Top Crops: Pacific Northwest

Thanks to mild winters, the top crops in the Pacific Northwest are year-round performers.
By Barbara Pleasant
April/May 2009
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Snap beans (pole beans) were rated #1 among top crops in the Pacific Northwest by the region's gardeners.
PHOTO: EMILY HELLER
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Despite its reputation, the Pacific Northwest is not a perfect place to garden. Alice Deane, a Master Gardener from San Juan County, WA, says, “We have a very late spring, or some will say no spring at all. It will just suddenly go from cold to hot.” While she’s waiting (and waiting) for the weather to warm up, Deane uses plastic tunnels to make life comfortable for cucumbers, squash, and tomatoes.

Short winter days bring the growth of cold-hardy plants to a standstill, but they survive quite easily. Mild winter temperatures keep onions, potatoes, and greens going almost year-round — which accounts for their showing among the region's top crops. Portland gardener Jan Jacklin points out that shallots grown through winter are especially sweet, and Deane starts seeds of easy-to-please scallions more or less continuously. Lettuce can be grown until the days get short and dim in late fall. You can start planting again when things brighten in February.

Arugula needs frequent replanting because it grows so fast, but it has gained a strong following in this region. Jacklin points out that you can wilt it like spinach (yummy with salmon), purée it into pesto, or just use it like lettuce. Jacklin chooses a warm, sunny spot for her spring planting, but gets better late-season arugula by using a shadier location or a cloth shade cover.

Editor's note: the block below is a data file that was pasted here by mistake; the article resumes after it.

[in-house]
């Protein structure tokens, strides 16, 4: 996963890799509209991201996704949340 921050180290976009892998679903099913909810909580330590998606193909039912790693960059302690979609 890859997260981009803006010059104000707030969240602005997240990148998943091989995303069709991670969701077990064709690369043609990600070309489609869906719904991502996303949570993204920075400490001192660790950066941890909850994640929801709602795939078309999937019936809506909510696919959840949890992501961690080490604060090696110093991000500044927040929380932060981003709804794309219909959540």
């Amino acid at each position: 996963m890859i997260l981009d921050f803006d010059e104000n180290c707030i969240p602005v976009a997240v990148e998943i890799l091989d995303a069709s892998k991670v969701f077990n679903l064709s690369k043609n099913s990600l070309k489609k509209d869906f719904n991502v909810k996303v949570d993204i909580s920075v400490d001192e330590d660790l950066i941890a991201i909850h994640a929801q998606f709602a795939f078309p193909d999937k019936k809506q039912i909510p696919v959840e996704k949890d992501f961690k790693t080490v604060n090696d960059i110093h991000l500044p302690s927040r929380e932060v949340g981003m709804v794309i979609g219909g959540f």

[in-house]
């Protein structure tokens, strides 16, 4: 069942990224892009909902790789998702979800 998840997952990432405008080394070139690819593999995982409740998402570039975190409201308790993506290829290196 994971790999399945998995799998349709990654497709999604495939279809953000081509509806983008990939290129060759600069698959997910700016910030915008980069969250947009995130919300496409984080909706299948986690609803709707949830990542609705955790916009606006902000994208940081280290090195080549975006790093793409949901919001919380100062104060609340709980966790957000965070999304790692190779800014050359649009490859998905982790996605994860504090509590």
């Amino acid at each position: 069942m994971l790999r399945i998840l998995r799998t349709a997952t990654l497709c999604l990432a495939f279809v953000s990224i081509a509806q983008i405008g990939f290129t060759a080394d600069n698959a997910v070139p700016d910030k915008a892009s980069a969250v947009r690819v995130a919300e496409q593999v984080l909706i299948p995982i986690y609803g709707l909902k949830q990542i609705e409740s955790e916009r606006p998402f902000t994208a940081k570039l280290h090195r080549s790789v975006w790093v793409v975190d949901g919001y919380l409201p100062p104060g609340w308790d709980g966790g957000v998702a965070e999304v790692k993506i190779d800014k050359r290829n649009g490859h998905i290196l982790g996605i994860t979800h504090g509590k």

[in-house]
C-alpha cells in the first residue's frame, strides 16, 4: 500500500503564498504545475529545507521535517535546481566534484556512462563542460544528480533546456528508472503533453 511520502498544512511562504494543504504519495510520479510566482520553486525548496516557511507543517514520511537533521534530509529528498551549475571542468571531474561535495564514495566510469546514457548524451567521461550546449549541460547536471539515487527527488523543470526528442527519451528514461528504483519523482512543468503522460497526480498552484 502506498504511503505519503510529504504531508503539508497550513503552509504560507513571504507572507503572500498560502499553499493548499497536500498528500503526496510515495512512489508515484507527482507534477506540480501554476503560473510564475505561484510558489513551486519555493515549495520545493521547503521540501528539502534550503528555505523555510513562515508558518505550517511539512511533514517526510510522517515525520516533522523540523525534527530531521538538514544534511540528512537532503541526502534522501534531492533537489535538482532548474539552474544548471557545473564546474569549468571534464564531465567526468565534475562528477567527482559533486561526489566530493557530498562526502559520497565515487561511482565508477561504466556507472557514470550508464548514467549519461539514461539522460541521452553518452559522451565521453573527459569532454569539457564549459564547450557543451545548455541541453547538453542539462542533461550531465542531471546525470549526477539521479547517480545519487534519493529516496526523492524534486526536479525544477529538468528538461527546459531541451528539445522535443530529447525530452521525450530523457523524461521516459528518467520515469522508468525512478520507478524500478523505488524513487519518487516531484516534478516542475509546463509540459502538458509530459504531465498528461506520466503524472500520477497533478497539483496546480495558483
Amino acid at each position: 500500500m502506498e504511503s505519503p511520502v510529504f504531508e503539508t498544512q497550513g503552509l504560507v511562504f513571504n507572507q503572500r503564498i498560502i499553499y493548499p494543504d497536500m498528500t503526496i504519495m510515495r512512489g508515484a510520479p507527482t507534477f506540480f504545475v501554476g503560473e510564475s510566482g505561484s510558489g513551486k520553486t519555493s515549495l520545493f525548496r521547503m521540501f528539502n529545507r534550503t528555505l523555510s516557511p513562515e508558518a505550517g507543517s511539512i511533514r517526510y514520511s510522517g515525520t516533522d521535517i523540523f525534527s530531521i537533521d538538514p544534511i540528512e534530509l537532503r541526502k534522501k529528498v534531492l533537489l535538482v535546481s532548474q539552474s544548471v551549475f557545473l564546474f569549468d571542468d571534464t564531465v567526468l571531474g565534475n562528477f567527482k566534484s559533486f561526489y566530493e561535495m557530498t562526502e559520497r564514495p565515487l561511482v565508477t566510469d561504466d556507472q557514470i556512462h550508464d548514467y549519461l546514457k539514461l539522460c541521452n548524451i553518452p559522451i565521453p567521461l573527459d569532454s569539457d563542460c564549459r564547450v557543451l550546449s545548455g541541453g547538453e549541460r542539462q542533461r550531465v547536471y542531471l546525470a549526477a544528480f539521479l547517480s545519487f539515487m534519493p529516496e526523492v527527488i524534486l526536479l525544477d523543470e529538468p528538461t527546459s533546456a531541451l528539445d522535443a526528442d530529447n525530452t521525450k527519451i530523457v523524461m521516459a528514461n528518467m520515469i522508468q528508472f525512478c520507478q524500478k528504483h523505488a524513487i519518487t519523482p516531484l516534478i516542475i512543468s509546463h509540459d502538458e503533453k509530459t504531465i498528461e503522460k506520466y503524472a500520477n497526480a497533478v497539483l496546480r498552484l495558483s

Top 10 Crops

  1. Pole snap bean
  2. Snow/snap pea
  3. Potato
  4. Garlic
  5. Cherry tomato
  6. Summer squash
  7. Chard
  8. Lettuce
  9. Onion
  10. Carrot

Other Highly Rated Crops

Cabbage family: Collards, kale, kohlrabi

Cucumber family: Cucumber, pumpkin, winter squash

Leafy greens: Arugula, mâche, mustard (all types), pac choi, sorrel, spinach

Legumes: Bush snap bean, dry soup bean

Root crops: Shallot, sunchoke

Tomato family: Hot pepper, tomatillo

Miscellaneous: Artichoke, leek, rhubarb, scallion


Read The Best Crops for Your Garden to find top crops for other U.S. gardening regions.


Contributing editor Barbara Pleasant gardens in southwest Virginia, where she grows vegetables, herbs, fruits, flowers and a few lucky chickens. Contact Barbara by visiting her website or finding her on .








Post a comment below.

 

Roger_21
5/5/2009 5:02:49 PM
I concur with Jean. I live in Central Oregon on the east side of the Cascades and it is a whole different ballgame on the high desert. It would be nice to see some advice for our climate included.

Jean_21
4/25/2009 12:40:53 AM
I live in the pacific northwest. I live on the east side of Washington State where our weather is vastly different from the west side of the state. I live in a irrigated desert. Our winters can get below 0 and our summers can get in the triple digits for weeks. I hope we can get a more accurate picture of our region of the pacific northwest.








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